Why Cyber Hygiene is Crucial: The Government is Now Using Cellphone Location Data to Track Movement
Taking steps to ensure proper cyber security in this time of uncertainty and a remote workforce is more crucial now than ever. With outside actors, both friend and foe, becoming more aggressive in seeking data access, a reactive approach will fall well short. This is especially so with the news that the Federal Government is now using “anonymized,” aggregate, cellphone location data to track people’s movement during the COVID-19 pandemic.
Using Cellphone Location Data in the Fight Against Coronavirus
The Wall Street Journal reported on March 28, 2020 that the Centers for Disease Control and Prevention (“CDC”), as well as local governments, are using cellphone location data obtained from mobile advertisers to track movement, all in a stated effort to help curb the continued spread of the coronavirus. According to The Wall Street Journal, the CDC received “anonymized” data for people in areas of “geographic interest,” with an aim of creating a portal that includes geolocation information from approximately 500 cities across America. Additionally, The Washington Post reports that the Federal Government is also discussing a plan to receive similar anonymized data from tech companies such as Facebook and Google.
The apparent goal, according to The Wall Street Journal, is to understand how the coronavirus is being spread, and determine how well people are complying with orders to stay at home. The road to that goal, however, may only be paved with good intentions. While anonymous data used in the aggregate may be legally permissible, the panoply of potential legal issues that data presents is substantial. One primary concern is that, at this time, there appears to be little-to-no confirmation on what information is being removed to make sure the data used is actually anonymous. It is also unclear on how the data will be handled by the government, or for what other purposes the data may be used.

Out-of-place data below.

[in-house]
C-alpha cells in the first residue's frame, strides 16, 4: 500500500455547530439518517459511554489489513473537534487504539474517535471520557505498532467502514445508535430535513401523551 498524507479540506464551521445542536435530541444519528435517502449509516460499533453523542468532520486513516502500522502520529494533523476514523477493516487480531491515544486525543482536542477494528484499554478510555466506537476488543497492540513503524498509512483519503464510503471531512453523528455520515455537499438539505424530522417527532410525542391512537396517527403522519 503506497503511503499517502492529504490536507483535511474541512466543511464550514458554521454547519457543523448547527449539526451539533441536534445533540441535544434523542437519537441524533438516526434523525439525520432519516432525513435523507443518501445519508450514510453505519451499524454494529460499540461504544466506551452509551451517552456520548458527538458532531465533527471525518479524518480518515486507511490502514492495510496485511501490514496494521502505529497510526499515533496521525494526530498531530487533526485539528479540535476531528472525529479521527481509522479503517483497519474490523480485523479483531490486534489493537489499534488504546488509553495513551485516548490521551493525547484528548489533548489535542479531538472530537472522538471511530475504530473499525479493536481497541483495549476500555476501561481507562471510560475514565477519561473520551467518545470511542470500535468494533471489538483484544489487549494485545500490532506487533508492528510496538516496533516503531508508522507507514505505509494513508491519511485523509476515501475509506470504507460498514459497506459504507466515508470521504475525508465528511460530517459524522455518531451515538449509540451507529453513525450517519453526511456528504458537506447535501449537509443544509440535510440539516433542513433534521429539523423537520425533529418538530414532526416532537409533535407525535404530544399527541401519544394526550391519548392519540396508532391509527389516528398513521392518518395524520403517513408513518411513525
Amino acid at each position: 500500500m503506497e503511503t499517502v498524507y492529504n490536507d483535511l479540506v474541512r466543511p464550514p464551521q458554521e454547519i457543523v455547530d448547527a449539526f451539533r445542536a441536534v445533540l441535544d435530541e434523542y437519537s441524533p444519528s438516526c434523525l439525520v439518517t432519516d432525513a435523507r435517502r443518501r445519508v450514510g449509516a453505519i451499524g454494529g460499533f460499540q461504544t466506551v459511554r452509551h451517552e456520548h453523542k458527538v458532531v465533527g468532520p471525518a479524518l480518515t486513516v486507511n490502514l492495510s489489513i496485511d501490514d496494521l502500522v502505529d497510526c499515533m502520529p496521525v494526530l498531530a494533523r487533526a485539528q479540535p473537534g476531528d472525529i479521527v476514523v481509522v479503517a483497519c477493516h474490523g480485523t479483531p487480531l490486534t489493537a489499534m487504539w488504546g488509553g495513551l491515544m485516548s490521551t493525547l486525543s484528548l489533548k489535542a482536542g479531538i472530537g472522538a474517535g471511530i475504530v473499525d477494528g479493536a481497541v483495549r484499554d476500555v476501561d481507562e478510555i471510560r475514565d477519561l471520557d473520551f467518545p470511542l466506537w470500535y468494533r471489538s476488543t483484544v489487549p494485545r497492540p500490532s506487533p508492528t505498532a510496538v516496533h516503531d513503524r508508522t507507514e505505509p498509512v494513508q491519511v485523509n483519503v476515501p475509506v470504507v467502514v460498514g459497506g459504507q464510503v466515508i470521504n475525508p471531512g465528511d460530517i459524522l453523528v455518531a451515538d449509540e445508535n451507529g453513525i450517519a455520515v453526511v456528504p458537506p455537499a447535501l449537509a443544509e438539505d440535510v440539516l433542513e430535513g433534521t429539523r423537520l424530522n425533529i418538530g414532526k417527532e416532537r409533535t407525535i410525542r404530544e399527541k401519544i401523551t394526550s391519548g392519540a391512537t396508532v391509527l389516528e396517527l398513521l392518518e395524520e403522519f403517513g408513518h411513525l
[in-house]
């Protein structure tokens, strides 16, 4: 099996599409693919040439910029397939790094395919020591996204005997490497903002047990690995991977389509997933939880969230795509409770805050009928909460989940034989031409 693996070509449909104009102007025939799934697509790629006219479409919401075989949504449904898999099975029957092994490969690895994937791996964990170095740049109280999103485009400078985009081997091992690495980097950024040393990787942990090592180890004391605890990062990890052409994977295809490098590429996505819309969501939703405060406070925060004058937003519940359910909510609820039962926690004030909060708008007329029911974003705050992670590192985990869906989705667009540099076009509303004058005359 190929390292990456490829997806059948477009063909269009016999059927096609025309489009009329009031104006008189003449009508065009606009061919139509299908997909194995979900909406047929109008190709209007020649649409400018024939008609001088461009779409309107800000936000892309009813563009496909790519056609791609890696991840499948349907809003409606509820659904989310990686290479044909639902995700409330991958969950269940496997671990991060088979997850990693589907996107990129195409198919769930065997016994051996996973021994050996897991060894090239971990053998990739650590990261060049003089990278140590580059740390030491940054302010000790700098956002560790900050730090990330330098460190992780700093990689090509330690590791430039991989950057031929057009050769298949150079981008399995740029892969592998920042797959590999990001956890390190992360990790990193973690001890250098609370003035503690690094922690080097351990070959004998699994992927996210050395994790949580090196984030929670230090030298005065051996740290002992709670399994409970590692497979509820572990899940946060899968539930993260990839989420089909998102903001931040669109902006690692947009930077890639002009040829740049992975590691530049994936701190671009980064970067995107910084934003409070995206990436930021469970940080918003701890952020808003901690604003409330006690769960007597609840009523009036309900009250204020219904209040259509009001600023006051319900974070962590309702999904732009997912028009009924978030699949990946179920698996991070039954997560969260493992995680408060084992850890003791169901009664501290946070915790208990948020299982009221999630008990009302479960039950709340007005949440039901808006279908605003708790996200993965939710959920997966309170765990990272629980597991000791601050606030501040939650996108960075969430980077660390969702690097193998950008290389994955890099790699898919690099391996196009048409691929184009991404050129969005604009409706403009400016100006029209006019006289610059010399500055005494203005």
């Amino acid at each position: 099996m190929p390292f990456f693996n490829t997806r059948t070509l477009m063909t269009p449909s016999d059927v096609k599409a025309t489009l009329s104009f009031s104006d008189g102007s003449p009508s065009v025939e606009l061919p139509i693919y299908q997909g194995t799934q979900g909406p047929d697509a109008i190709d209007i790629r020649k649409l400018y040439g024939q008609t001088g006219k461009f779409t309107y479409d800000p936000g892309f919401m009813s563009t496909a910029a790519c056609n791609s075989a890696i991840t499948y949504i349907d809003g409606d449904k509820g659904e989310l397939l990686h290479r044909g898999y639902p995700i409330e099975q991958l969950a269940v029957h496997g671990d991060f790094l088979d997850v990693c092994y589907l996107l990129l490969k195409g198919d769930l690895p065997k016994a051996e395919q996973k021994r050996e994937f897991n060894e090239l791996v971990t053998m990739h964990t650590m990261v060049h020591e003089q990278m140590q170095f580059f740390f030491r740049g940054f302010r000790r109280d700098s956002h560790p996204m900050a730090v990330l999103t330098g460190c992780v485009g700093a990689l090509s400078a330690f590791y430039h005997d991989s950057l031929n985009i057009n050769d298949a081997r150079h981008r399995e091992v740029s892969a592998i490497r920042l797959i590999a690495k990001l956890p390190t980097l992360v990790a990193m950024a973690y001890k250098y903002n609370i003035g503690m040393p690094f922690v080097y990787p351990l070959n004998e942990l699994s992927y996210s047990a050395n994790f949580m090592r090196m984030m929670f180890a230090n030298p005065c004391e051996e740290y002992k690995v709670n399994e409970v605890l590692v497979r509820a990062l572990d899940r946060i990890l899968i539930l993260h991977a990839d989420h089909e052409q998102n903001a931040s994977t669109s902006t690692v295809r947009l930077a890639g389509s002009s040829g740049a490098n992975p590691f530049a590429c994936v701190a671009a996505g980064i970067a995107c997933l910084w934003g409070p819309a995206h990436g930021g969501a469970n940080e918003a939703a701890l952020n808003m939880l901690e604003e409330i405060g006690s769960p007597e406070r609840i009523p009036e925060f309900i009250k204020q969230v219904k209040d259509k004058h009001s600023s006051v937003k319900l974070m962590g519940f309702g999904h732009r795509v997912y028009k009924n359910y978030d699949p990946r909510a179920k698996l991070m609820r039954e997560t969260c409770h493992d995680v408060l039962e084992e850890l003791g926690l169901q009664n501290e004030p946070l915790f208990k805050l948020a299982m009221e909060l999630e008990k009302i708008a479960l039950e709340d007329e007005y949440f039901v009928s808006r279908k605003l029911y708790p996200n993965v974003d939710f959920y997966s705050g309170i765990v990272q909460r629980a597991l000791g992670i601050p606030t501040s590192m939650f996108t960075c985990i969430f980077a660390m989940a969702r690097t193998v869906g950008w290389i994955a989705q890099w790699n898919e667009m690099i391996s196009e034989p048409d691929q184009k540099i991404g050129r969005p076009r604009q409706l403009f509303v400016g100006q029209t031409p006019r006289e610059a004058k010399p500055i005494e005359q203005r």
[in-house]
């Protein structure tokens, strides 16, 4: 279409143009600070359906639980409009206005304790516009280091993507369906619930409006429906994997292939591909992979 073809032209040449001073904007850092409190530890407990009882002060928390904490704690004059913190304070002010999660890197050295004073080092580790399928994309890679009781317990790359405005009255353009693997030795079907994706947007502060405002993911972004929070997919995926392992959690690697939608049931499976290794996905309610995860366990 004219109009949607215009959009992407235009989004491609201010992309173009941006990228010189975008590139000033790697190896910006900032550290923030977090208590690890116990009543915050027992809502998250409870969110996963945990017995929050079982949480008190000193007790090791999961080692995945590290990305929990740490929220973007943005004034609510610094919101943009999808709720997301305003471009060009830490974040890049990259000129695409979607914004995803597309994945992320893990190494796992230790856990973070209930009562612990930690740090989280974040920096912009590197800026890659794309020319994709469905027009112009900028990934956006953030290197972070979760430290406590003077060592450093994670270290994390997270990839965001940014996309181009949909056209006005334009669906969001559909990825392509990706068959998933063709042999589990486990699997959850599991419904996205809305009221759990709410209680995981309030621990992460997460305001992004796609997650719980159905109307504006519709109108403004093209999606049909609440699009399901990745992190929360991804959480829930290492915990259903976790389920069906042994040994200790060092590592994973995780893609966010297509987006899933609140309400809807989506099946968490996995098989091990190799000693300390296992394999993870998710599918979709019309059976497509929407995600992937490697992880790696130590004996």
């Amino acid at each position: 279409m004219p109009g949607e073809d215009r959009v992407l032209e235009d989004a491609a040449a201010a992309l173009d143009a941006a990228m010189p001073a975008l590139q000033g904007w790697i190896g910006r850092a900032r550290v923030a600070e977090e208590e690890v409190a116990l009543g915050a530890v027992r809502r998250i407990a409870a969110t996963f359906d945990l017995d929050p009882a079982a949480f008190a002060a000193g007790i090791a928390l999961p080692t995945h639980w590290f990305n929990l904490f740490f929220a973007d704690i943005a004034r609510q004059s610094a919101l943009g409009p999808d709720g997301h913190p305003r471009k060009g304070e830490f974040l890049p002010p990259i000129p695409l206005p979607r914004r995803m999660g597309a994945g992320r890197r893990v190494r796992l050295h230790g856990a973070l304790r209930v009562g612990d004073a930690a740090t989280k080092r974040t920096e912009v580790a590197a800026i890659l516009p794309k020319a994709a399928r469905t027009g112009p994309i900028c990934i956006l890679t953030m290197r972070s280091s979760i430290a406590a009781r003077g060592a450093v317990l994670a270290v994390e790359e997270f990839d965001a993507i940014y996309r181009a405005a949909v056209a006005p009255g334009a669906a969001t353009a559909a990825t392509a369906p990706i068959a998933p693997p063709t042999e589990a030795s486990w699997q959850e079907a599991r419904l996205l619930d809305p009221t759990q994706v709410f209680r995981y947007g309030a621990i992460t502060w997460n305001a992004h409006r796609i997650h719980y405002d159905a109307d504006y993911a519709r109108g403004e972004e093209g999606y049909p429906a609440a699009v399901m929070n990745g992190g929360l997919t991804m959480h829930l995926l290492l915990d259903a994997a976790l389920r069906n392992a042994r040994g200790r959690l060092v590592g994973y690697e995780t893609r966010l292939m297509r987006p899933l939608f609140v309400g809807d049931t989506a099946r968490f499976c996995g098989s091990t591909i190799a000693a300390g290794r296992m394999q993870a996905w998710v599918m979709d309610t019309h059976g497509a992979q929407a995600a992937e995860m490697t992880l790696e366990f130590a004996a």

Use of such “anonymized” location data also may only be the beginning. With that lack of clarity, the need for proper cyber hygiene is brought to the forefront, notably for those employers in California subject to the California Consumer Privacy Act of 2018. As so much of the workforce across the country is now working remotely, both employers and employees must take proper steps to ensure their clients’ information remains secure. This is especially so since undoubtedly a significant portion of that remote work is being done on personal mobile devices (e.g. that brand new iPhone you may be using to read this), and in apps, from which third-parties are collecting data.
What Should You Do?
Ensure that you have in place reasonable network security measures, especially as to accessing sensitive information remotely and on mobile devices. Important, as well, is the fostering of a company culture aware of cyber risks, and consistently practicing good cyber hygiene. Even simple protocols for accessing and using sensitive information can go a long way. Ongoing training will play a critical role in creating a culture of cyber security. Engrain that culture now, so it pays dividends later.
Our Data Privacy & Security Task Force attorneys are available for consultation by emailing [email protected] or contacting our office at 949-854-7000.